“Ending by June 15 creates a terrible hardship on school systems when you have large numbers of snow days,” said O’Neill. “Now this year so far—knock on wood—we have not had a ‘Snowmageddon.’ We have had years where we’ve closed for 10 days.”
O’Neill said that the school board has “already extended the school year by one date.” If there’s another weather cancellation, the school board will have to take away a teacher professional day, June 5. If by chance there’s a third school day canceled, then the board will need to “cut into spring break.”
State Senate Begins Debate to Overturn Hogan’s Executive Order
The state Senate has already begun debate about introducing legislation that would overturn Governor Hogan’s mandate. Nancy King, who represents Montgomery County, is one of the sponsors of the bill.
According to Cheryl Kagan, the legislation will have its final vote in Maryland’s Senate on Tuesday.
O’Neill said that the school board supports this legislation.
“Educators and school boards should make the decisions related to the school calendar and what’s in the best interest of children,” she said. “Every school system in the state of Maryland should decide for themselves what works for their community with the calendar.”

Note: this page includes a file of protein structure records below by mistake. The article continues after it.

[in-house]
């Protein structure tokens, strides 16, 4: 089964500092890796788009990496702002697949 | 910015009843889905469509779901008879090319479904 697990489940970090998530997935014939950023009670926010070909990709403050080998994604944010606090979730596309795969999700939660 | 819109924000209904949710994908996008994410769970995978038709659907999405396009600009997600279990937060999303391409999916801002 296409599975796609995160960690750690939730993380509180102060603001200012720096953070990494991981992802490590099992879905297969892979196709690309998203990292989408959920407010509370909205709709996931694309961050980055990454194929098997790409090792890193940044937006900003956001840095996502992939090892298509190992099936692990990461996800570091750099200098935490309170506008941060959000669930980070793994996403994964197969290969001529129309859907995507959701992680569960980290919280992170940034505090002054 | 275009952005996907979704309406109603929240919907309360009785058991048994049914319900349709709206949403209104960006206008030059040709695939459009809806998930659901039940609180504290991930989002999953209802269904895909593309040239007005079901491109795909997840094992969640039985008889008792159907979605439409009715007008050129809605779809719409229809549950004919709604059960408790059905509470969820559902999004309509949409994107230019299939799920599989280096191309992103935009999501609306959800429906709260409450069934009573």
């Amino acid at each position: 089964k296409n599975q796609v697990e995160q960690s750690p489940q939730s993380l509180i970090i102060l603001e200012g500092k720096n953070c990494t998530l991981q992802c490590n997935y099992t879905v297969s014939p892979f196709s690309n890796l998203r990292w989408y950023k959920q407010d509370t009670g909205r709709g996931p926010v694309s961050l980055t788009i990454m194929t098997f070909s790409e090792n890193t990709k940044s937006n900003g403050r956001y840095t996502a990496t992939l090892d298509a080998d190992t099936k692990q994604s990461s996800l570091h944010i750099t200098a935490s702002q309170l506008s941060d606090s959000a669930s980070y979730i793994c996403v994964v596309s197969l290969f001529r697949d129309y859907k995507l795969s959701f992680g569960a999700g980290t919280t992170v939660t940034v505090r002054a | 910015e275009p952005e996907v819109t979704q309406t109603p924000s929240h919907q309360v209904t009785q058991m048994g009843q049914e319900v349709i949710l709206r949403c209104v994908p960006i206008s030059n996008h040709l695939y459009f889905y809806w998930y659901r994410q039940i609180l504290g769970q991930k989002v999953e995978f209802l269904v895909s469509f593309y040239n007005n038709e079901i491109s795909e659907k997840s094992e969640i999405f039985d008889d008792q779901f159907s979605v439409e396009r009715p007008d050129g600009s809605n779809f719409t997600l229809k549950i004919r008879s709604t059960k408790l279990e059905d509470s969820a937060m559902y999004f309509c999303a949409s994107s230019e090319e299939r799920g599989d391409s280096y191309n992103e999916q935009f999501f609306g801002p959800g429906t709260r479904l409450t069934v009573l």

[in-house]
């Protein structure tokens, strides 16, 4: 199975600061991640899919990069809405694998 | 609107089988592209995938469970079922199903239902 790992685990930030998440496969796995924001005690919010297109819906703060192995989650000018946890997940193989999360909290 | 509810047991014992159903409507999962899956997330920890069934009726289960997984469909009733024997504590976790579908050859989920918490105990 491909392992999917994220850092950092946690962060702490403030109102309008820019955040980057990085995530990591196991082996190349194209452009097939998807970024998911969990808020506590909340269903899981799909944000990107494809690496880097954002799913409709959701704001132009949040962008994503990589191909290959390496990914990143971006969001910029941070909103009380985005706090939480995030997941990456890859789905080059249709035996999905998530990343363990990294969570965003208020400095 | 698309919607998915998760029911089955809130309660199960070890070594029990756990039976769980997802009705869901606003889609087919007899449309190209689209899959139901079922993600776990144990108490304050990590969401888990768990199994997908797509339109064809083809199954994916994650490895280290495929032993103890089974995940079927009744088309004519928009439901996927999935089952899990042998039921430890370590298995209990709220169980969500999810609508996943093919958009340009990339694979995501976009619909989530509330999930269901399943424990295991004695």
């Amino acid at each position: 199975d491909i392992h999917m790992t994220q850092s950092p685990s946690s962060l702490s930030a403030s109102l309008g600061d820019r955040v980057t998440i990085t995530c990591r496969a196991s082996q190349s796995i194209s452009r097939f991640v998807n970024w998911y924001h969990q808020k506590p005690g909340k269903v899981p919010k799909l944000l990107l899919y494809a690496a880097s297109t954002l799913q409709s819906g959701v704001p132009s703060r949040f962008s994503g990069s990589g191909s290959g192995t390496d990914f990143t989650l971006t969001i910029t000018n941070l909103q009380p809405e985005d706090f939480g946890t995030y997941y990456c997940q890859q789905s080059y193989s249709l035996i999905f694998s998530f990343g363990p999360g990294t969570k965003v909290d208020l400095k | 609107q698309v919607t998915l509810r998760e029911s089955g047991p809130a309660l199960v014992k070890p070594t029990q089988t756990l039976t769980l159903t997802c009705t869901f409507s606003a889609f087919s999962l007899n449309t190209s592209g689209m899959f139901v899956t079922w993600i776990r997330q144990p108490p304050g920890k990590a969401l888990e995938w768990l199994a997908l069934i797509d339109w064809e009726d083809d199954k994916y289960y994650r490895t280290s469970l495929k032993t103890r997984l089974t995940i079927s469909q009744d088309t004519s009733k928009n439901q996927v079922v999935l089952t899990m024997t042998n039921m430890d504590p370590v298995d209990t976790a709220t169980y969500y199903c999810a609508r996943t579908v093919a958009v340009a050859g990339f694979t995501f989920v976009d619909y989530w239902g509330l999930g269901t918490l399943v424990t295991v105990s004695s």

Governor Hogan Doubles Down on Support for School Start Mandate
In his press conference, Hogan cited Democratic politicians who he said previously supported the mandate to start school after labor day.
Hogan argued starting school after labor day is popular with Marylanders and its only politicians and “paid political operatives” who want to overturn the mandate.
“We simply cannot and we will not allow misguided and misinformed legislators and special interest groups to turn back the clock and ignore the people of Maryland,” said Hogan.
O’Neill questioned the credibility of a survey that Hogan cites about Marylanders support for the mandate. She said that she understands local businesses want more business Labor Day weekend, but she said that academics need to come first.
“We have to deal with academic achievement; we have to deal with kids who needs meals in schools,” said O’Neill. “We have thousands of high school athletes in the state of Maryland who return around August 10th every year to begin fall sports that’s set because of the way the athletic schedule falls and playoffs. So thousands of high school students, regardless of whether we start before or after labor day, are already back on our school grounds in early August.”
Hogan Threatens Referendum Over Post-Labor Day Start
Hogan said the legislation to overturn the post-Labor Day school year start passes, he’d bring forth legislation that would bring the decisions back to Marylanders to make the decision, by putting the issue forward as a referendum.